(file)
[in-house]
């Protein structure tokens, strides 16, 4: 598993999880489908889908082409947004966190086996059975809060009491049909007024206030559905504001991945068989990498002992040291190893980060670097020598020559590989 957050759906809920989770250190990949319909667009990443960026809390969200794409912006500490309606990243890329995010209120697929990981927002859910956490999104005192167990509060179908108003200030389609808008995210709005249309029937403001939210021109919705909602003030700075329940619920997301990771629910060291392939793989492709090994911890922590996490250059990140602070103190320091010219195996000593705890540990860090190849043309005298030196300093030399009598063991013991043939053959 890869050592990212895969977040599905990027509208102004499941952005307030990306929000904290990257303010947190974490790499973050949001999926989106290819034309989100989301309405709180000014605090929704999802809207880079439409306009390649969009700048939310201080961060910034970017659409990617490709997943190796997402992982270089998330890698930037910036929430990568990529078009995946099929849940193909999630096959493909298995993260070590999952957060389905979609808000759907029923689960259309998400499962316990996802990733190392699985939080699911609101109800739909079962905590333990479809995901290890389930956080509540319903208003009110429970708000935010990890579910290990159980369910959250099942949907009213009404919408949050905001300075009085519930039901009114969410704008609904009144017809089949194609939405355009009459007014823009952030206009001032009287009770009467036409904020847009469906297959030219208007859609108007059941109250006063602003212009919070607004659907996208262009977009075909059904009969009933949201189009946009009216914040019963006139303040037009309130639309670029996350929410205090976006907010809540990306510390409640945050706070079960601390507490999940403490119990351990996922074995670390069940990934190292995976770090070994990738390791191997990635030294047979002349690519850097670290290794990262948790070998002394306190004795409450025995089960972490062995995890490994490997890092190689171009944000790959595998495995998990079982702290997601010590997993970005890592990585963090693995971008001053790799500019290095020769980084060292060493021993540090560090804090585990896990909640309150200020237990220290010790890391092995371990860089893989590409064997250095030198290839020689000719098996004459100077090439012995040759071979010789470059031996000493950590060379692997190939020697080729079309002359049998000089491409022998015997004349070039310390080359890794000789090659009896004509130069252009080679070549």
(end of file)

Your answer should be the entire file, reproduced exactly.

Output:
[in-house]
């Protein structure tokens, strides 16, 4: 598993999880489908889908082409947004966190086996059975809060009491049909007024206030559905504001991945068989990498002992040291190893980060670097020598020559590989 957050759906809920989770250190990949319909667009990443960026809390969200794409912006500490309606990243890329995010209120697929990981927002859910956490999104005192167990509060179908108003200030389609808008995210709005249309029937403001939210021109919705909602003030700075329940619920997301990771629910060291392939793989492709090994911890922590996490250059990140602070103190320091010219195996000593705890540990860090190849043309005298030196300093030399009598063991013991043939053959 890869050592990212895969977040599905990027509208102004499941952005307030990306929000904290990257303010947190974490790499973050949001999926989106290819034309989100989301309405709180000014605090929704999802809207880079439409306009390649969009700048939310201080961060910034970017659409990617490709997943190796997402992982270089998330890698930037910036929430990568990529078009995946099929849940193909999630096959493909298995993260070590999952957060389905979609808000759907029923689960259309998400499962316990996802990733190392699985939080699911609101109800739909079962905590333990479809995901290890389930956080509540319903208003009110429970708000935010990890579910290990159980369910959250099942949907009213009404919408949050905001300075009085519930039901009114969410704008609904009144017809089949194609939405355009009459007014823009952030206009001032009287009770009467036409904020847009469906297959030219208007859609108007059941109250006063602003212009919070607004659907996208262009977009075909059904009969009933949201189009946009009216914040019963006139303040037009309130639309670029996350929410205090976006907010809540990306510390409640945050706070079960601390507490999940403490119990351990996922074995670390069940990934190292995976770090070994990738390791191997990635030294047979002349690519850097670290290794990262948790070998002394306190004795409450025995089960972490062995995890490994490997890092190689171009944000790959595998495995998990079982702290997601010590997993970005890592990585963090693995971008001053790799500019290095020769980084060292060493021993540090560090804090585990896990909640309150200020237990220290010790890391092995371990860089893989590409064997250095030198290839020689000719098996004459100077090439012995040759071979010789470059031996000493950590060379692997190939020697080729079309002359049998000089491409022998015997004349070039310390080359890794000789090659009896004509130069252009080679070549």